Connecticut Governor Vows to Veto Senate’s Adult-Use Cannabis Bill

Connecticut Governor Vows to Veto Senate’s Adult-Use Cannabis Bill

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Social equity has been a pillar for adult-use cannabis passage among many state legislatures that have recently adopted public policy to end prohibition. But language surrounding social equity applications and funding may be the demise of legislation in Connecticut.

The Connecticut Senate passed an adult-use bill by a 19-12 vote during special session June 15, a week after the upper chamber passed the legislation with the same number of yeses during its regular season.

Threats of a House Republican filibuster on the final day before the Legislature adjourned June 9 sidelined the legislation, prompting Gov. Ned Lamont to call the special session.

RELATED: Clock is Ticking for Adult-Use Cannabis Bill in Connecticut 

While Lamont supports adult-use legalization—he proposed it during his February state budget request—the governor vowed to veto the new bill, Senate Bill 1201, over language involving social equity eligibility rules adopted through Amendment A in Tuesday’s special session.

Paul Mounds, the Democratic governor’s chief of staff, said in a statement that the current version of the bill “does not meet the goals laid out during negotiations when it comes to equity and ensuring the wrongs of the past are righted. To the contrary, this proposal opens the floodgates for tens of thousands of previously ineligible applicants to enter the adult-use cannabis industry.”

Specifically, the amendment would allow those with previous drug arrests or convictions a better chance to enter the state-legal cannabis industry through winning social equity licenses made available through the bill.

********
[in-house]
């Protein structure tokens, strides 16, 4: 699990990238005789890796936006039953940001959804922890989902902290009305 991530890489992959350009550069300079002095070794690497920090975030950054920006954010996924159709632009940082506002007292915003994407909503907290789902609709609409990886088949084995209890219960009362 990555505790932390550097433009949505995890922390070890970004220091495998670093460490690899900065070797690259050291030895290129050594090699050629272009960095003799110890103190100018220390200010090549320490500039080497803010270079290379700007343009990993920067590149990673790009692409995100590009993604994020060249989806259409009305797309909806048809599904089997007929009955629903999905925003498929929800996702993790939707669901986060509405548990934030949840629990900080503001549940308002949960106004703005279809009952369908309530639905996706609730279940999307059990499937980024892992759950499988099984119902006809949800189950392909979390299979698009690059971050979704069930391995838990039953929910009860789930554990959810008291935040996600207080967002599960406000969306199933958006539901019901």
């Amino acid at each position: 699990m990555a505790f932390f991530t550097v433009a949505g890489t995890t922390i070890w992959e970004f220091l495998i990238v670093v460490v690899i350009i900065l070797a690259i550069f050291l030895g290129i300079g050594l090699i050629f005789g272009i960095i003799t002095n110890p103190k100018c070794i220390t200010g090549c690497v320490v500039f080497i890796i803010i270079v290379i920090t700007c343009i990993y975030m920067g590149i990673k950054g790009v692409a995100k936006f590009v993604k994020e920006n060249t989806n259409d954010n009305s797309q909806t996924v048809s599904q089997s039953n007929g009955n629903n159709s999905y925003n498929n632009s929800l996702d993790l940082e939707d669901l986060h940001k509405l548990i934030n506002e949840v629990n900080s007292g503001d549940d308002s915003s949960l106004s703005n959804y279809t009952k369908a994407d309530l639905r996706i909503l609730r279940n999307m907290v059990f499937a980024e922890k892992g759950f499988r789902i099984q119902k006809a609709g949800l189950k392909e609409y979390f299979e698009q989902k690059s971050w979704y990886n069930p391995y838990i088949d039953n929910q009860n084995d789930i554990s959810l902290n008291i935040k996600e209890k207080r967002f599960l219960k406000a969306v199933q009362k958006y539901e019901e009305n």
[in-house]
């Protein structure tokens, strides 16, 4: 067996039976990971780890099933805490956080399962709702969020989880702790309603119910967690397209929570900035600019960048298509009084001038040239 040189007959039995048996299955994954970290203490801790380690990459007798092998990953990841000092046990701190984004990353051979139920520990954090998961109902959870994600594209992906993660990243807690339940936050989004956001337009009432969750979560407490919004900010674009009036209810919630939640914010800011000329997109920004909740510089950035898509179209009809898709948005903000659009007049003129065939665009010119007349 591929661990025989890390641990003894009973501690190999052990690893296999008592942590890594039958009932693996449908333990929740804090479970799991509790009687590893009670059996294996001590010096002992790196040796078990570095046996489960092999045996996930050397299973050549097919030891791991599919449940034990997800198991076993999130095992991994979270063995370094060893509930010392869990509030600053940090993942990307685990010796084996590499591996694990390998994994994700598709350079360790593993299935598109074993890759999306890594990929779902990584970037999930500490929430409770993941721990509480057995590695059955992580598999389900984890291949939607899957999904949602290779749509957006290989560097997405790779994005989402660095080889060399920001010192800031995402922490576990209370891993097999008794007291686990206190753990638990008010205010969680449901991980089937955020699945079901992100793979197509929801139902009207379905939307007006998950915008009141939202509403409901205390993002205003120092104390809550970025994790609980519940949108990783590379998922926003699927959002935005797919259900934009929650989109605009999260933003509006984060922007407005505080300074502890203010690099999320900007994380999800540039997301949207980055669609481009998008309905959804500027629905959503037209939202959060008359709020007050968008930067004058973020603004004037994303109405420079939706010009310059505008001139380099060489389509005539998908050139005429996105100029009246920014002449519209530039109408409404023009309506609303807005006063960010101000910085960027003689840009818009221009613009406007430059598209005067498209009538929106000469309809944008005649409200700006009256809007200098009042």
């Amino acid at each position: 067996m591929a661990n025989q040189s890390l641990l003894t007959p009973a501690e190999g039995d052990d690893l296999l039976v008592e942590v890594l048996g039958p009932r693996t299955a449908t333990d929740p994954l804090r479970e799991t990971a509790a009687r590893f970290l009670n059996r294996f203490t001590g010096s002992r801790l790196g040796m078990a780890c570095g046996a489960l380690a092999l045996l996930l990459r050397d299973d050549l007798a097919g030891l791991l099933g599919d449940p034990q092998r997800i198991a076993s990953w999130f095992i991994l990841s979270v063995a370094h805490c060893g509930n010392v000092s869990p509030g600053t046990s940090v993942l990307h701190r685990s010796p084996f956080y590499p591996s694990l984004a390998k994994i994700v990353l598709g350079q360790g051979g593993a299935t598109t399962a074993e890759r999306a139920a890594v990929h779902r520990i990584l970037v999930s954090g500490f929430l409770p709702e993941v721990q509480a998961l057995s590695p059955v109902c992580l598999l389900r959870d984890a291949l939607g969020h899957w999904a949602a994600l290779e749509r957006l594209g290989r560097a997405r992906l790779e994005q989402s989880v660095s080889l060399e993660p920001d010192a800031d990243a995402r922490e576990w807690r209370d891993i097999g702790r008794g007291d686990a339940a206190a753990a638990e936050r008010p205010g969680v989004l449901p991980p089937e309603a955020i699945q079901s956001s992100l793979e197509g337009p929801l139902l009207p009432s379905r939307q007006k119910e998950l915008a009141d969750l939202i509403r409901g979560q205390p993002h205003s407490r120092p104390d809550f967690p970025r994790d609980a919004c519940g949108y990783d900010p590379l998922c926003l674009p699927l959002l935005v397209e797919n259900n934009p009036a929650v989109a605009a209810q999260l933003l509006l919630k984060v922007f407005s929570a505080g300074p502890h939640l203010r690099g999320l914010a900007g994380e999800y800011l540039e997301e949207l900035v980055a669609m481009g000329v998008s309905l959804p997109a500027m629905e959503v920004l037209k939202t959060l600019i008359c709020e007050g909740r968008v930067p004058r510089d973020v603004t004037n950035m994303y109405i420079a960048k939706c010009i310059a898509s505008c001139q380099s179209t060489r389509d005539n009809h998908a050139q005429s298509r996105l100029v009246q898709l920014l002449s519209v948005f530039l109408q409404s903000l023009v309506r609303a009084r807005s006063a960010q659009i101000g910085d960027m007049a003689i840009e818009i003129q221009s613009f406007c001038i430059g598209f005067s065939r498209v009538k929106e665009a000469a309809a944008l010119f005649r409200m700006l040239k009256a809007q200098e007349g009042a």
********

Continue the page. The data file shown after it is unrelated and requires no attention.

In his opening remarks Tuesday, Democratic Sen. Gary Winfield, who co-chairs the Joint Judiciary Committee, laid out the framework of Amendment A.

“[The amendment deals] with an issue that was in the definition of [a] social equity applicant, where some people believe that you might not allow for people who have found themselves in our prisons, for actions they had taken during the prohibition of cannabis, to participate,” he said. “It clarifies that. It is an amendment that I think helps to make this bill a better bill.”

In other words, individuals who have paid their debt to society through a prison term or other court orders, or those who have had their records expunged, would be eligible to receive a social equity license.

Among other revisions, the amendment also allows for community service in the place of a fine for those who are indigent; bans elected officials from participating in the cannabis industry laid out in the bill for two years after leaving the General Assembly; eliminates the study of home grows and instead moves forward with home grows (three mature and three immature plants); and requires tetrahydrocannabinol (THC) labels to include the content of products.

Republican Sen. John Kissel, who spoke for roughly 90 minutes in opposition of the underlying bill during last week’s regular-session debate, supported this week’s changes in Amendment A, which passed in a 26-4 vote. Notably, Kissel said he’s a proponent of the amendment’s provision to place a two-year restriction on state lawmakers from entering the industry following the time they leave office.